Black people in the United States have reduced access to many medical therapies and liver transplantation is one area where such disparity is suspected to exist. A new study shows that black patients with chronic liver disease are indeed less likely than white patients to receive a transplant within four years and are more likely to die while awaiting a new liver.
This study is published in the July 2004 issue of Liver Transplantation – the official journal of the American Association for the Study of Liver Diseases (AASLD) and the International Liver Transplantation Society (ILTS). Published by John Wiley & Sons, Inc., Liver Transplantation is available online via Wiley InterScience.
Previous studies have suggested that minorities experience barriers to liver transplantation although the reasons for this are unclear. Researchers, led by Andrea E. Reid of the Massachusetts General Hospital, set out to determine whether black and white patients are listed and receive transplants at equal rates and whether the clinical characteristics at the time of the transplant vary by race. They also hoped to identify which factors influence the access to and timing of transplantation after listing.
The researchers collected 1997 population data from the U.S. Census Bureau along with information from the United Network of Organ Sharing's liver transplant waiting list for all non-Hispanic black and white patients who were listed or received a transplant between 1994 and 1998. They collected information about each patient's listing date, age, gender, blood type, diagnosis, region, insurance, waiting time, and reason for removal from the list. They also determined each patient's "status," that is, the severity of their liver disease. They then performed statistical analyses on the data.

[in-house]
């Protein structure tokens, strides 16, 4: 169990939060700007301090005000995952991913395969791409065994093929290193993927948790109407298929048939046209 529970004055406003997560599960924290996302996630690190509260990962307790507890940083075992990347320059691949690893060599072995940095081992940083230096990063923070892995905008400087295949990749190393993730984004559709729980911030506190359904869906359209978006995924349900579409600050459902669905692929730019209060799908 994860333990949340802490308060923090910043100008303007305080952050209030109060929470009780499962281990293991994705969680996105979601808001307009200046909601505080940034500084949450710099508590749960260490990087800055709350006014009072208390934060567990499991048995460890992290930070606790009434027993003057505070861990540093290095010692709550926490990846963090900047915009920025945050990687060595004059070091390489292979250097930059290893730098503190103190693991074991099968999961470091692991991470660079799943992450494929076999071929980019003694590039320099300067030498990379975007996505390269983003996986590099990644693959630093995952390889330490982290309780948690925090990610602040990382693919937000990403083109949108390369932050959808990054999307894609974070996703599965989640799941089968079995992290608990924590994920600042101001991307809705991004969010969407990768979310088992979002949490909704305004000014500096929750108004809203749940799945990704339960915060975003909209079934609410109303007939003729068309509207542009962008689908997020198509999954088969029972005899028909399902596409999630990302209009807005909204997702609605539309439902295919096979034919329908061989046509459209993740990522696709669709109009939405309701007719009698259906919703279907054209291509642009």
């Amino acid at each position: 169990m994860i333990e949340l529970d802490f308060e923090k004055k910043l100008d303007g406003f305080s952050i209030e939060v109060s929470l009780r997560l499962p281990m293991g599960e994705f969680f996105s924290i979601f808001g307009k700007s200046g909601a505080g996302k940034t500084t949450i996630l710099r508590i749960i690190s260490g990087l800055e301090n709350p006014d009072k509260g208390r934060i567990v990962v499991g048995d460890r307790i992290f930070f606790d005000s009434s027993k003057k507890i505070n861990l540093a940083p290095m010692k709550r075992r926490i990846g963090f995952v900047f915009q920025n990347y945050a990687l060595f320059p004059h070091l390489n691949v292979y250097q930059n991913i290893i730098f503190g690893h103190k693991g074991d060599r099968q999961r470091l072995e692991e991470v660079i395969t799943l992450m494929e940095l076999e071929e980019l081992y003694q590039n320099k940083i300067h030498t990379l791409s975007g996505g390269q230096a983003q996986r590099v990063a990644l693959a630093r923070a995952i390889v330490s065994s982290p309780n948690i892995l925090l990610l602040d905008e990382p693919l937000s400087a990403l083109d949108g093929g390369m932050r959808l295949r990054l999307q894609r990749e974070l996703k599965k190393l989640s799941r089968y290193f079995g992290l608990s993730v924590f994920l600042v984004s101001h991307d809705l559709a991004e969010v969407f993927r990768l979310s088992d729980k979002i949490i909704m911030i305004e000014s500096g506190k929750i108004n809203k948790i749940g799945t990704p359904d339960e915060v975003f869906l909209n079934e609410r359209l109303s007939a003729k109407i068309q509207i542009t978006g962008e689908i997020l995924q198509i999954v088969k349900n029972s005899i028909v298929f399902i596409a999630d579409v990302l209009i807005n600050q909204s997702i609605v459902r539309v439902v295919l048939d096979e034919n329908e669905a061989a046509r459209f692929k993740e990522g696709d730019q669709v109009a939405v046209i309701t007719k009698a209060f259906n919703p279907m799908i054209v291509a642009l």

The authors compared the racial distribution of the waiting list to that of the country and found that blacks were underrepresented. At a time when 13.6 percent of the population was black, just 8.4 percent of the waiting list, and 7.9 percent of transplant recipients were too. Given that mortality data indicates a higher prevalence of end- stage liver disease among black Americans, these numbers are particularly disturbing.
Their results show that "blacks were underrepresented on orthotopic liver transplant (OLT) lists, blacks and whites on the OLT list differed significantly with regard to medical and sociodemographic characteristics, blacks were more likely than whites to die while waiting for OLT, and blacks with chronic disease were less likely to receive OLT within 4 years compared with whites," the authors report. "These findings raise important questions about the access to and timing of OLT among blacks compared with whites."
While the findings are hard to explain, they are consistent with other studies that have shown that blacks encounter barriers to sophisticated medical therapies. "Race is likely a proxy for unmeasured factors, such as lower socioeconomic status, which may influence access to and quality of medical care," the authors suggest.